After the Verizon-SpectrumCo deal that represents “the end of the world as we know it” it has been very surprising how little attention has been paid to the nearly inevitable consequence, namely an AT&T purchase of DISH. With the SpectrumCo deal, Verizon has not only gained a greatly increased block of spectrum in the AWS band for the next stage of its LTE buildout, but has also aligned with the cable companies, as their “out of region” partner for TV service. In response, AT&T not only needs to come up with an alternative source of spectrum, now the T-Mobile deal is as good as dead, but is all but certain to align with satellite TV as their equivalent out of region video offering.
From a spectrum point of view, AT&T obviously needs to buy DISH’s 700MHz E-block spectrum (to give it a clean 12MHz unpaired block when combined with the spectrum it is purchasing from Qualcomm). Less obviously, it also needs to find additional clean paired spectrum for Carrier Aggregation with the 700MHz unpaired downlink. This needs to be outside the 700MHz band to avoid interference with AT&T’s existing LTE network, but AT&T will have to give up most of its AWS spectrum holdings (originally intended to be used for this aggregation pairing) to T-Mobile as part of their breakup fee. Of course at this point in time, the only spectrum that could realistically be used for this purpose is DISH’s 2GHz MSS spectrum (from DBSD and TerreStar), subject to securing a waiver of the ATC gating criteria from the FCC.
By approving the Qualcomm spectrum purchase the FCC appears to be giving AT&T a pretty direct signal to abandon the T-Mobile acquisition in favor of a deal with DISH. DISH is signaling with the suggestions that it has other options (like a deal with T-Mobile or Sprint) and that it is not interested in selling the spectrum, that AT&T will have to pay a high price and will have to buy the whole company, not just the spectrum. And AT&T has just been told by the judge in the DoJ’s antitrust case to go away and decide what it wants to do by January 12.
So now the big question is whether the FCC will take the obvious next step and grant DISH a waiver on Christmas Eve, leaving them to negotiate a deal with AT&T over the holidays. There would have to be a creative way to overcome the windfall issue (probably through an agreement to reimburse the government if the adjacent AWS spectrum sells for a higher price in a subsequent auction), and time is pretty short, but if the FCC wants to process both a Verizon-SpectrumCo and an AT&T/DISH deal in parallel before the election, then action is needed pretty imminently.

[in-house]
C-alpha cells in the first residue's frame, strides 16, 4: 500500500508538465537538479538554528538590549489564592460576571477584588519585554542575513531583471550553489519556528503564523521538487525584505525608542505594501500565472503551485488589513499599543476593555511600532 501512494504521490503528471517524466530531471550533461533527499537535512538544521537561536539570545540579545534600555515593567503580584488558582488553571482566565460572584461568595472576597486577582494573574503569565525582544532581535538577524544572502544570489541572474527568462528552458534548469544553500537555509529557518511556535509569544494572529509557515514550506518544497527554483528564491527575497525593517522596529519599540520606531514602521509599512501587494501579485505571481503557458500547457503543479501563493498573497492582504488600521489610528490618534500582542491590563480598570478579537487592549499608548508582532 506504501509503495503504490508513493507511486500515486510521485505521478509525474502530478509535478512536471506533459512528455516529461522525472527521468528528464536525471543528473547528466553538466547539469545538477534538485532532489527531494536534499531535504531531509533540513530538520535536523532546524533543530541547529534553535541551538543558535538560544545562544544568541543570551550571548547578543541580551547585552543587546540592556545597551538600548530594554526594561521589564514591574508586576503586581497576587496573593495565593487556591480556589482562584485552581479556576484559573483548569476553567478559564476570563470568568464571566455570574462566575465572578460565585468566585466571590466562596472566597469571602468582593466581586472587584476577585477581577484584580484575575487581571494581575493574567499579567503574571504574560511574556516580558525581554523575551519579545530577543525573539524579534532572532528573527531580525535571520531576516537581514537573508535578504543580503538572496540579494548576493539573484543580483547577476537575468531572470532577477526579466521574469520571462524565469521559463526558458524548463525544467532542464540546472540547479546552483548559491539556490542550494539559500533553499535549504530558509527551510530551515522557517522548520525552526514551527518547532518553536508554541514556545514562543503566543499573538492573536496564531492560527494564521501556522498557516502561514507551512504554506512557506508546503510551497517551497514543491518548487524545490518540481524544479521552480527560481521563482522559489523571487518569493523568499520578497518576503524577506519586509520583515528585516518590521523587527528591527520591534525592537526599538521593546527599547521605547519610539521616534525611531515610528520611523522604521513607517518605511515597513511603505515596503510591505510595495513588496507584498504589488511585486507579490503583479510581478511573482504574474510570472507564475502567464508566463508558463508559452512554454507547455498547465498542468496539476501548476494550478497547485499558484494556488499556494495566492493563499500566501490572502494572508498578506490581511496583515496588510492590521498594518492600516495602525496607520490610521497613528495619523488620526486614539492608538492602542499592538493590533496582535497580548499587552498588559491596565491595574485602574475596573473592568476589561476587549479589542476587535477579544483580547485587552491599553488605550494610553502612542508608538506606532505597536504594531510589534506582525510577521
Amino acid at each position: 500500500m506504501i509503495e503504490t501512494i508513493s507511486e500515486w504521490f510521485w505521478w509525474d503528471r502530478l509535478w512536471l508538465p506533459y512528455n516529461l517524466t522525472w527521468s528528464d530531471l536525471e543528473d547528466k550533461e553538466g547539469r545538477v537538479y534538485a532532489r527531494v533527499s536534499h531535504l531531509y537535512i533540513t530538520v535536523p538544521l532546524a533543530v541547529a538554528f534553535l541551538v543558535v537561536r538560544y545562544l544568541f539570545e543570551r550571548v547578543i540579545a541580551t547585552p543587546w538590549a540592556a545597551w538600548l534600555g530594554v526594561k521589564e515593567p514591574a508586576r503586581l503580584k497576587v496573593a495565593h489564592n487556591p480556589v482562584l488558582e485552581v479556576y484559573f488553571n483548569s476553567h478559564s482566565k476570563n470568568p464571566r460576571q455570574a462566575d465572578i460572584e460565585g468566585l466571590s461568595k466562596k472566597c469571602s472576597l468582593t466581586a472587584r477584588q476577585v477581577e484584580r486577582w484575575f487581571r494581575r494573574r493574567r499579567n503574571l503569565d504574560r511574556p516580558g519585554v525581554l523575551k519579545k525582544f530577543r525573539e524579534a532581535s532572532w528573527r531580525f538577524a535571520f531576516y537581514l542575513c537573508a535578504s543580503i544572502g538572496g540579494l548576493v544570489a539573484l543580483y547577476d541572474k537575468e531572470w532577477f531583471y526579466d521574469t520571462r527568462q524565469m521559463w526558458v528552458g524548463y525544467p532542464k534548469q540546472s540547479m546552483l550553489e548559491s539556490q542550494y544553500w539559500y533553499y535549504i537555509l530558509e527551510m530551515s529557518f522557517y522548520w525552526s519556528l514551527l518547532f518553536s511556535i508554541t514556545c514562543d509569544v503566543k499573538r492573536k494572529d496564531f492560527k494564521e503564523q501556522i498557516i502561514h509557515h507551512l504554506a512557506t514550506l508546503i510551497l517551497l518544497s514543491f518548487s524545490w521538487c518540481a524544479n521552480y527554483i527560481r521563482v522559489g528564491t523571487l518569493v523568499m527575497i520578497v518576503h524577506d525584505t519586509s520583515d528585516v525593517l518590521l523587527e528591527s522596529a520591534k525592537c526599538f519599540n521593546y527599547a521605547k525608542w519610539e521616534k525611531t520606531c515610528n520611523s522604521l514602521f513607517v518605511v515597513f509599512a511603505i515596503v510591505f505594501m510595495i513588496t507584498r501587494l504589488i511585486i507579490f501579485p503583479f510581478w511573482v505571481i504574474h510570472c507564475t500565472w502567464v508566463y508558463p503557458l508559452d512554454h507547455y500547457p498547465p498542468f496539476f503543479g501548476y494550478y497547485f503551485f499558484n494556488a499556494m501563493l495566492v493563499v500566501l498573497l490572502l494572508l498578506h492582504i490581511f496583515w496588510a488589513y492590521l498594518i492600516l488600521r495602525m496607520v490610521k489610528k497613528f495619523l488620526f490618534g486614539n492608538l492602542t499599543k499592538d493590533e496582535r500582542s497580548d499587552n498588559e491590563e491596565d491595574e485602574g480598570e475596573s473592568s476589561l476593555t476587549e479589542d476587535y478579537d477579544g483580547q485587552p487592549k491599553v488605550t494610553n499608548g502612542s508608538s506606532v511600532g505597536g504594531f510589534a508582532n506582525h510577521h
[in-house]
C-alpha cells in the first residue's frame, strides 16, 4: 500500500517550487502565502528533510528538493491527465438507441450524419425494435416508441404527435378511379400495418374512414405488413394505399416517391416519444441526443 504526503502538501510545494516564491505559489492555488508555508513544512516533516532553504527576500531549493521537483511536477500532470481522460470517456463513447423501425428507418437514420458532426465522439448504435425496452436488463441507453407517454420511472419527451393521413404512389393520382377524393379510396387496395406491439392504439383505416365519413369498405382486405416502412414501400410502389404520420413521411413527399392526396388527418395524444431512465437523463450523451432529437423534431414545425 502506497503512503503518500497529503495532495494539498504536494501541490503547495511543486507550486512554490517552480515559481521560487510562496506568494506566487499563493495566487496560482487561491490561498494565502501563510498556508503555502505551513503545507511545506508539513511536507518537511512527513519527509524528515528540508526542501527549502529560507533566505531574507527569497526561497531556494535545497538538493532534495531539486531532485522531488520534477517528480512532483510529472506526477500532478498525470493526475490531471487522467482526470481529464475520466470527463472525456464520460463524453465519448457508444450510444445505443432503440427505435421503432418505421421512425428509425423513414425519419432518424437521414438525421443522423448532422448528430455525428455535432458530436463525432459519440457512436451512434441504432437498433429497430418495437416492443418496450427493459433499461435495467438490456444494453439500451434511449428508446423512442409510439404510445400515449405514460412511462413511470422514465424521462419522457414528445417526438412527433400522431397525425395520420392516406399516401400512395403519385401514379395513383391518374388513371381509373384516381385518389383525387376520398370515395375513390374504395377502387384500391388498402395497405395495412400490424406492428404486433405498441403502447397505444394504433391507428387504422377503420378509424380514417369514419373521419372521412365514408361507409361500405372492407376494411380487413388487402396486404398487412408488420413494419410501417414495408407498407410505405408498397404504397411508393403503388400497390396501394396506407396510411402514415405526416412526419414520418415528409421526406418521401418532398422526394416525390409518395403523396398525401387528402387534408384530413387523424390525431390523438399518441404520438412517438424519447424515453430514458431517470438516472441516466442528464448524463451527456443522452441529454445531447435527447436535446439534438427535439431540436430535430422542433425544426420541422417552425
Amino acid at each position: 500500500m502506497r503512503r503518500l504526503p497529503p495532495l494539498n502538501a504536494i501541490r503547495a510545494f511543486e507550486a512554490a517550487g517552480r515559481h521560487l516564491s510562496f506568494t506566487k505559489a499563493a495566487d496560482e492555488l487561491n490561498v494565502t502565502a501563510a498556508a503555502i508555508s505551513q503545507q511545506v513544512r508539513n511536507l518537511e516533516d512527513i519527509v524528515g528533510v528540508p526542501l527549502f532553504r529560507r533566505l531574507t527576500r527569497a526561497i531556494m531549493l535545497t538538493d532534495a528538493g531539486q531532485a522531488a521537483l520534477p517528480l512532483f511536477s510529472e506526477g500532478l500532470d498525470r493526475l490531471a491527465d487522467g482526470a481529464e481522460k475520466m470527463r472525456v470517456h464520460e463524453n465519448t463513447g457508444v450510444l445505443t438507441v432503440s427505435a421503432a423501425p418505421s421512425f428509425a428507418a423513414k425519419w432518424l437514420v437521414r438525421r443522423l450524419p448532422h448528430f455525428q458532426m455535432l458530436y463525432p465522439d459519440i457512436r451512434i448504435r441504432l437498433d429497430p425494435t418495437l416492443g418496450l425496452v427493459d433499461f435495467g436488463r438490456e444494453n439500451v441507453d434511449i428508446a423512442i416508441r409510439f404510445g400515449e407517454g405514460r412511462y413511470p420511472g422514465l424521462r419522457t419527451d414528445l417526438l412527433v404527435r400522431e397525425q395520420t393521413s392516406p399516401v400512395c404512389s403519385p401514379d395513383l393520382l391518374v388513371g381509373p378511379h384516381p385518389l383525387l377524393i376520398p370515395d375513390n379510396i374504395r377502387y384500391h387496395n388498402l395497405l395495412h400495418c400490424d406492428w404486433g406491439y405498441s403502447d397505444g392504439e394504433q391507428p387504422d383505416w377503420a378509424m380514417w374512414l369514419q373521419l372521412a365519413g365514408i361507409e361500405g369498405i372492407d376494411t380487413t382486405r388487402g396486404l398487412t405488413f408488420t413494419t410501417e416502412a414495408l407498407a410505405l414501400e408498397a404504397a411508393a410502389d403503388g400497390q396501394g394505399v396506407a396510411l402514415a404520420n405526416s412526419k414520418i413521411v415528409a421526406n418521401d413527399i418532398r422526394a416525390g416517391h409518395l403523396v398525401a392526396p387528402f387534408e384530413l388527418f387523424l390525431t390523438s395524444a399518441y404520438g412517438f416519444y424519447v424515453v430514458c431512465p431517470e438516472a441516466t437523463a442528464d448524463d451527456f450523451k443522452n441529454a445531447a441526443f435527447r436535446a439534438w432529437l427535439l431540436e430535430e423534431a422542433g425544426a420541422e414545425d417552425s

The reason that the FCC would want to address both deals simultaneously is that it would be the best (only?) chance to extract matching commitments for near universal (97%-98%) deployment of two competing LTE networks along with the wholesale access conditions needed to ensure that other wireless operators such as T-Mobile remain viable and have access to these networks in the future. Verizon has already struck a wholesale access deal with the cable companies which it could be required to extend to other companies in the future, and presumably AT&T would agree a network sharing/wholesale access deal with T-Mobile in order to reduce the amount of the breakup fee it will need to pay. Of course, these conditions would likely only be imposed under a Democrat administration, providing another reason for the FCC to want to hurry the process along to a conclusion before the November 2012 election, rather than risk the parties potentially delaying things until they see how the election is going to turn out.
In this context, Charlie Ergen has played a masterful game of poker, and far from making the FCC “look foolish” as some have suggested, he simply makes Harbinger look foolish for having failed to do adequate due diligence on the potential problems with the LightSquared spectrum. DISH also looks good in comparison to DirecTV (which ironically has been much more highly valued by investors in recent years), by securing an exit from the satellite TV business at precisely the time that the business case for a standalone satellite TV play in the US looks ever more difficult.